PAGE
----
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Southampton, July 10th. MY DEAR Mrs. CARR, Have you ever seen the isle of Wight? if not, you have not seen the prettiest place in the king's dominions. It is such a charming little island ! In this great island, which we set foot on half an hour ago, the sea is at such a distance from the greater part of it, that you have no more acquaintance with it than if you were in the heart of Germany; and even on the coast, England appears no more an island to the eye than France does; but in this little gem of the ocean called the isle of Wight, you see and feel you are in an island every moment. The great ocean becomes quite domestic; you see it from every point of view; you have it on the right hand, you look and have it on the left also; you see both sides of the island at once,-you look into every creek and corner of it, which produces a new and singular feeling. We have taken three different rides upon and under high cliffs, corn-fields and villages down to the water's edge, and a fine West India fleet in view, with the sails all spread, and her convoy most majestically sailing by her. We saw Lord Dysart's seat, and Sir Richard Worsley's : at the former there is a seat in the rock which shuts out every object but the shoreless ocean,—for it looks towards France : at the latter there is an

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attempt at an English vineyard; the vines are planted on terraces one above another. Another day's excursion was to the Needles; we walked to the very point, the toe of the island: the seagulls were flying about the rock like bees from a hive, and little fleets of puffins with their black heads in the water. Allum bay looks like a wall of marble veined with different colours. The freshness of the sea air, and the beauty of the smooth turf of the downs on which we rode or walked, was inexpressibly pleasing. The next day we visited the north side of the island, richly wooded down to the water's edge, and rode home over a high down with the sea on both sides and a rich country between; the corn beginning to acquire the tinge of harvest time. In short, I do believe that if Buonaparte were to see the isle of Wight, he would think it a very pretty appanage for some third or fourth cousin, and would make him king of it—if he could get it.

Stoke Newington, Oct. 1822. MY DEAR Mrs. CARR, I Think I never was so long without seeing you since we were acquainted. May I hope that it will not be much longer? I want to know of the health and welfare of every individual of you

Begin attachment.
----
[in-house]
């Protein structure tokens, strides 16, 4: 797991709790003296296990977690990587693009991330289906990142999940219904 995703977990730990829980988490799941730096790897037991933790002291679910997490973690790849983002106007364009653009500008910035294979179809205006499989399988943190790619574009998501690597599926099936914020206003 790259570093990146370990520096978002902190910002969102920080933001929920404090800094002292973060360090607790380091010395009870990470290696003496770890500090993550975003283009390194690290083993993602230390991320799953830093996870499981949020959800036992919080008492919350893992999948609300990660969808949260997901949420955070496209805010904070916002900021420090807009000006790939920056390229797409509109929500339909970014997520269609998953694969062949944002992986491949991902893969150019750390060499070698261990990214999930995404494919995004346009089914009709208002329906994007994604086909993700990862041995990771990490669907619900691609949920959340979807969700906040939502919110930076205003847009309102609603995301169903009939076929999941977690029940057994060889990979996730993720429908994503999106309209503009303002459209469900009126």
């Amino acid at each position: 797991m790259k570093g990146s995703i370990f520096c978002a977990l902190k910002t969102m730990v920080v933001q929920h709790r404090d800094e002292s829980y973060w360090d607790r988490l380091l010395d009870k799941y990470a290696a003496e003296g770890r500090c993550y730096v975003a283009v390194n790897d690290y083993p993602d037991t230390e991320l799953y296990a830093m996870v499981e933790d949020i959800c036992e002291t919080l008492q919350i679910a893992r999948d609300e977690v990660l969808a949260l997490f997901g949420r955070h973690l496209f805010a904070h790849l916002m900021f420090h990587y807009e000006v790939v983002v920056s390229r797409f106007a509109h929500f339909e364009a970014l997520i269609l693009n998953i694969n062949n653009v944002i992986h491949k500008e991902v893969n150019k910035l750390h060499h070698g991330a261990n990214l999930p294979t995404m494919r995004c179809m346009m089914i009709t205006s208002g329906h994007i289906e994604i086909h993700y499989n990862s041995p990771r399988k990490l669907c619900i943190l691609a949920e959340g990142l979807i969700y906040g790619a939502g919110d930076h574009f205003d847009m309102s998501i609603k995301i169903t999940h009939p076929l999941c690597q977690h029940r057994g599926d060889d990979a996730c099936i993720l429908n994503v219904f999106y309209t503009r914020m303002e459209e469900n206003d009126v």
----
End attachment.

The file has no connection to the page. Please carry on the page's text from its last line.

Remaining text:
My love to your young ladies; tell them

I am sorry they must wait to be married till Parliament meets again; but every body says it is the most difficult thing in the world. Dr. indeed, has accomplished it in spite of obstacles; but he is a man of energy and perseverance. Englishmen are said to love their laws;—that is the reason, I suppose, they give us so many of them, and in different editions.

LETTERS TO MRS. SMITH.

DEAR MADAM,

Stoke Newington, Feb. 26, 1803.

It would have given me great pleasure to have been among those friends who crowd about you to congratulate your arrival again on English ground; but the distance,—first the severity of the weather, and then indisposition consequent upon it, prevent my having that pleasure. I cannot content myself, however, without writing a line to welcome you all home.

all home. We hear

We hear you have been very much pleased with Paris, which indeed was to be expected. The canvass people and the marble people must be sufficient to make a rich voyage of it, even if the French people had not opened their mouths.......

We are apt to accuse some of you travellers of bringing us over an influenza from Paris, softened indeed in passing over the Channel, but severe enough to set us all a-coughing. We try to amuse ourselves, however, with reading; and among other things have been greatly amused and interested with Hayley's Life of Cowper, which I would much advise you to read if it comes in your

way. Hayley, indeed, has very little merit in it, for it is a collection of letters with a very slender thread of biography; but many of the letters are charming, particularly to his relation Lady Hesketh ; and there is one poem to his Mary, absolutely the most pathetic piece that ever was written. We have also read, as I suppose you have done, Madame de Stael's Delphine. Her pen has more of Rousseau than any author that has appeared for a long time. I suppose you have heard it canvassed and criticized at Paris...

DEAR MADAM, Stoke Newington, Jan. 7, 1806. I THINK there is a spell against our profiting by your kind invitations. The occasion on which you now ask us to Parndon is a very interesting one, and we should have had great pleasure in keeping with you your silver feast, as the Germans call it when a couple have lived happily a quarter of a century together. But at present it is impossible......

It is perhaps after all as well for me that there is a circumstance which imperiously says “You cannot go;" because, apart from that consideration, if I were tempted by my inclination, a violent cold which I have upon me would, I fear, make me unequal to a winter journey. Meantime my heart is with you, and Mr. Barbauld's, and most cor

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